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MALACA (Μάλακα, Strab.; Ptol. 2.4.7; Μαλάκη, Steph. B. sub voce: Eth. Μαλακιτανός: Malaga), an important town upon the coast of Hispania Baetica, east of Calpe, which was equidistant from Gadeira and Malaca. (Strab. iii. p.156.) According to the Antonine Itinerary (p. 405), the distance from Gadeira to Malaca was 145 miles; according to Strabo (iii. p.140) the distance from Gadeira to Calpe was 750 stadia. Malaca stood upon a river of the same name, now Guadalmedina. (Avien. Or. Mar. 426; Malaca cum fluvio, Plin. Nat. 3.1. s. 3.) Strabo says (l.c.) that Malaca was built in the Phoenician fashion, whence we may conclude that it was a Phoenician colony. Accordingly some modern writers have supposed that the name was derived from the Phoenician word malcha, “royal;” but Humboldt says that Malaca is a Basque word, signifying the “side of a mountain.” Under the Romans it was a foederata civitas (Plin. l.c.), and had extensive establishments for salting fish. (Strab. l.c.) Avienus says (l.c.) that Malaca was formerly called Maenaca; but Strabo had already noticed this error, and observed not only that Maenaca was further from Calpe, but that the ruins of the latter city were clearly Hellenic. Malaca is also mentioned in Strab. iii. pp. 158, 161, 163; Hirt. B. Alex. 46; Geogr. Rav. 4.42. There are still a few remains of Roman architecture in Malaya.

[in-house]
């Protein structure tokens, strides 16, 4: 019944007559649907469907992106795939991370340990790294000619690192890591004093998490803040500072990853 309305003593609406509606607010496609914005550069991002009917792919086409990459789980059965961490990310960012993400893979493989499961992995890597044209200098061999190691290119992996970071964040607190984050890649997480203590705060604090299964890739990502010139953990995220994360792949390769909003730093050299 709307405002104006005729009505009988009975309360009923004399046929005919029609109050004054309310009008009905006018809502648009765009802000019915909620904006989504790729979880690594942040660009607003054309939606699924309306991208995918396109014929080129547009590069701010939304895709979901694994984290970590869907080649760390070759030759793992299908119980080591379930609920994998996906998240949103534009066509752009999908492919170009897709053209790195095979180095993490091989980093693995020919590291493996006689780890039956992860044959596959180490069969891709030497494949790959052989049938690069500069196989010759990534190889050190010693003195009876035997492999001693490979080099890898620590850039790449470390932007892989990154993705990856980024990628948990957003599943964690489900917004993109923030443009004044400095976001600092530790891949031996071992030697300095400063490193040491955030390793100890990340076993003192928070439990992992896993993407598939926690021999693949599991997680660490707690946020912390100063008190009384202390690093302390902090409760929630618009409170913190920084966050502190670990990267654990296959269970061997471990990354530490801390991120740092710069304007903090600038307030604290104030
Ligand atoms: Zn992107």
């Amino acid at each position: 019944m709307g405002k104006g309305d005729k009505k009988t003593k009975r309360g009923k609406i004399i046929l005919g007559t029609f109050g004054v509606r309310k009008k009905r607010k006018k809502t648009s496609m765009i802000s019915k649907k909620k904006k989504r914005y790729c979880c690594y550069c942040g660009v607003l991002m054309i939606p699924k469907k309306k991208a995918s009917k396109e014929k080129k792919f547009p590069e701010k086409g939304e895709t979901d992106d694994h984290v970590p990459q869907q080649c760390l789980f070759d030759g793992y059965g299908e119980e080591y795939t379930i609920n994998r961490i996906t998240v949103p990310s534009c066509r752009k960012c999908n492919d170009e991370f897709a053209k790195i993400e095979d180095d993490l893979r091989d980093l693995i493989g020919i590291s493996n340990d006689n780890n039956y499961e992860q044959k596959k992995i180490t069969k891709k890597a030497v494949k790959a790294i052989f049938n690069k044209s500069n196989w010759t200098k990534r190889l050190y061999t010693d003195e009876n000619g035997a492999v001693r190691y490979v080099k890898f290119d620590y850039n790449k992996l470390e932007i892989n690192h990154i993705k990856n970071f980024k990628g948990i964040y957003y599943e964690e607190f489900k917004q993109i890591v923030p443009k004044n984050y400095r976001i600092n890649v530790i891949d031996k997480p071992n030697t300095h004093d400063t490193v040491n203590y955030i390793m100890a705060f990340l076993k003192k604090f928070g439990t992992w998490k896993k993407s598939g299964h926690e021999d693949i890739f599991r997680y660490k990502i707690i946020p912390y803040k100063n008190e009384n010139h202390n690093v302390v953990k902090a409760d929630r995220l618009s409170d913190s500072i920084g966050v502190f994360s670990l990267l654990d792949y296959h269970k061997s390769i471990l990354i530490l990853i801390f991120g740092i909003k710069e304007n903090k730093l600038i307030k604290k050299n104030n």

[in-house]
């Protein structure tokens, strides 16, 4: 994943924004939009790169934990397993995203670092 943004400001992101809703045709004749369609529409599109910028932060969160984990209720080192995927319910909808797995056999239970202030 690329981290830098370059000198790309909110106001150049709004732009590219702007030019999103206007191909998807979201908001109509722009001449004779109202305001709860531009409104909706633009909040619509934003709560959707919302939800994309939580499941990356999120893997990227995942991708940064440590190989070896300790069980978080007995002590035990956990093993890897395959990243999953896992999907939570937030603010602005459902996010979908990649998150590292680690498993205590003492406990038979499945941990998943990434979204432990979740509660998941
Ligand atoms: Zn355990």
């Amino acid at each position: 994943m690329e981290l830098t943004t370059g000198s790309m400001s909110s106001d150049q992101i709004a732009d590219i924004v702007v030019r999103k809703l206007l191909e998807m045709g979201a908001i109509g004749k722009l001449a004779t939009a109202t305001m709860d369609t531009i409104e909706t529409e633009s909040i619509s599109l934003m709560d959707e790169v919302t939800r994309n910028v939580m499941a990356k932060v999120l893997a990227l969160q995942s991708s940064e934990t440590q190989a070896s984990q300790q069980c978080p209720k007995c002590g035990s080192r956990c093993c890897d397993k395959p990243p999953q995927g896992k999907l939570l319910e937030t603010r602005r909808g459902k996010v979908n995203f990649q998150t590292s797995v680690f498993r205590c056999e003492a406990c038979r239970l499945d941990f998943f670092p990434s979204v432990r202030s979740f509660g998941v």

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  • Cross-references from this page (2):
    • Pliny the Elder, Naturalis Historia, 3.1
    • Claudius Ptolemy, Tetrabiblos, 2.4
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